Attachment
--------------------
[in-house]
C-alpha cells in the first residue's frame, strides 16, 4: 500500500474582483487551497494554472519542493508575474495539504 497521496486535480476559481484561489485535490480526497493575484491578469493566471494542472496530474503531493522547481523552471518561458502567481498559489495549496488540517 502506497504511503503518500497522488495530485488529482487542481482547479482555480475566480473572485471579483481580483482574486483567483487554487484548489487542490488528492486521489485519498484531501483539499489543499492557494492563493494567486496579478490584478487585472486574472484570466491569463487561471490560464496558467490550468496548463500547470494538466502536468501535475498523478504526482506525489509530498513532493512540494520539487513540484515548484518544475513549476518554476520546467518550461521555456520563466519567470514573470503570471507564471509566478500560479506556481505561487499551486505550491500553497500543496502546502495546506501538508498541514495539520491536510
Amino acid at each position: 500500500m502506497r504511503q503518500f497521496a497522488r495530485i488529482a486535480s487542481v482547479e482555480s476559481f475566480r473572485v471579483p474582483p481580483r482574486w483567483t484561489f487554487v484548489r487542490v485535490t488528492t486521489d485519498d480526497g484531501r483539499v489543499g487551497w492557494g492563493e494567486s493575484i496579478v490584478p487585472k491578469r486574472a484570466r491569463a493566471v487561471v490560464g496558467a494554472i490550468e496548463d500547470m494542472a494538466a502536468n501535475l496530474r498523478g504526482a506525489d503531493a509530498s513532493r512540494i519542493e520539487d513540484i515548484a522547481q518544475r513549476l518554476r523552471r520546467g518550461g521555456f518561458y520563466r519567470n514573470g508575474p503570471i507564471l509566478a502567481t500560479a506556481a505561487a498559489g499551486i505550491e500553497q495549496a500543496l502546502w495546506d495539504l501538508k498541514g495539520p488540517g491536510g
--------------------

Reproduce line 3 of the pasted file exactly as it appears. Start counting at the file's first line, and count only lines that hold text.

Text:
Amino acid at each position: 500500500m502506497r504511503q503518500f497521496a497522488r495530485i488529482a486535480s487542481v482547479e482555480s476559481f475566480r473572485v471579483p474582483p481580483r482574486w483567483t484561489f487554487v484548489r487542490v485535490t488528492t486521489d485519498d480526497g484531501r483539499v489543499g487551497w492557494g492563493e494567486s493575484i496579478v490584478p487585472k491578469r486574472a484570466r491569463a493566471v487561471v490560464g496558467a494554472i490550468e496548463d500547470m494542472a494538466a502536468n501535475l496530474r498523478g504526482a506525489d503531493a509530498s513532493r512540494i519542493e520539487d513540484i515548484a522547481q518544475r513549476l518554476r523552471r520546467g518550461g521555456f518561458y520563466r519567470n514573470g508575474p503570471i507564471l509566478a502567481t500560479a506556481a505561487a498559489g499551486i505550491e500553497q495549496a500543496l502546502w495546506d495539504l501538508k498541514g495539520p488540517g491536510g